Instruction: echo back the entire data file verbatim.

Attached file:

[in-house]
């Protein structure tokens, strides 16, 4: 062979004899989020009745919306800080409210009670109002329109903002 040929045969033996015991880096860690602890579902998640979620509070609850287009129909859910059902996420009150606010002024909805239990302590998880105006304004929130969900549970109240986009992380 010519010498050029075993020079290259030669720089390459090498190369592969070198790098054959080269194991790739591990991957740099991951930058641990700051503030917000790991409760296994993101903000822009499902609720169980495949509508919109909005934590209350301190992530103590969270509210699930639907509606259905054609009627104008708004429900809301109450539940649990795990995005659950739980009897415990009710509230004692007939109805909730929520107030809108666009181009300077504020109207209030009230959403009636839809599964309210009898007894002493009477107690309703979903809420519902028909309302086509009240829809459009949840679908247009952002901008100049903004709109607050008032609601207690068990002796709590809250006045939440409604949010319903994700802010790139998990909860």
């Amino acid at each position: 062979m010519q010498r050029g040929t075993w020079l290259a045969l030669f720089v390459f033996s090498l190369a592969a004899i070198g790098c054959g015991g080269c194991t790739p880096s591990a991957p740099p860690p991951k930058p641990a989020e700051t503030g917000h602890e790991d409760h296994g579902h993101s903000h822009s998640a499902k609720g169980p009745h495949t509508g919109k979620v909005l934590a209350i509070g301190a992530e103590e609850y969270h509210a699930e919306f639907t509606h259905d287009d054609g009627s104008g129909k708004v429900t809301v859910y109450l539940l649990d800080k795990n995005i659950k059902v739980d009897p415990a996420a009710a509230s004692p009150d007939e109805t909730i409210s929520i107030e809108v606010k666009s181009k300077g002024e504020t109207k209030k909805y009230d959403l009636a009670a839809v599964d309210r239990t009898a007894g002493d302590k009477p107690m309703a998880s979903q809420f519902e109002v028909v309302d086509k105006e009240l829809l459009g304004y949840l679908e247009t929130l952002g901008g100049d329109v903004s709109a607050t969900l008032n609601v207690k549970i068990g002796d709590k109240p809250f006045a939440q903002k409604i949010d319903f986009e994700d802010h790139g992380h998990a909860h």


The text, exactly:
[in-house]
């Protein structure tokens, strides 16, 4: 062979004899989020009745919306800080409210009670109002329109903002 040929045969033996015991880096860690602890579902998640979620509070609850287009129909859910059902996420009150606010002024909805239990302590998880105006304004929130969900549970109240986009992380 010519010498050029075993020079290259030669720089390459090498190369592969070198790098054959080269194991790739591990991957740099991951930058641990700051503030917000790991409760296994993101903000822009499902609720169980495949509508919109909005934590209350301190992530103590969270509210699930639907509606259905054609009627104008708004429900809301109450539940649990795990995005659950739980009897415990009710509230004692007939109805909730929520107030809108666009181009300077504020109207209030009230959403009636839809599964309210009898007894002493009477107690309703979903809420519902028909309302086509009240829809459009949840679908247009952002901008100049903004709109607050008032609601207690068990002796709590809250006045939440409604949010319903994700802010790139998990909860």
């Amino acid at each position: 062979m010519q010498r050029g040929t075993w020079l290259a045969l030669f720089v390459f033996s090498l190369a592969a004899i070198g790098c054959g015991g080269c194991t790739p880096s591990a991957p740099p860690p991951k930058p641990a989020e700051t503030g917000h602890e790991d409760h296994g579902h993101s903000h822009s998640a499902k609720g169980p009745h495949t509508g919109k979620v909005l934590a209350i509070g301190a992530e103590e609850y969270h509210a699930e919306f639907t509606h259905d287009d054609g009627s104008g129909k708004v429900t809301v859910y109450l539940l649990d800080k795990n995005i659950k059902v739980d009897p415990a996420a009710a509230s004692p009150d007939e109805t909730i409210s929520i107030e809108v606010k666009s181009k300077g002024e504020t109207k209030k909805y009230d959403l009636a009670a839809v599964d309210r239990t009898a007894g002493d302590k009477p107690m309703a998880s979903q809420f519902e109002v028909v309302d086509k105006e009240l829809l459009g304004y949840l679908e247009t929130l952002g901008g100049d329109v903004s709109a607050t969900l008032n609601v207690k549970i068990g002796d709590k109240p809250f006045a939440q903002k409604i949010d319903f986009e994700d802010h790139g992380h998990a909860h």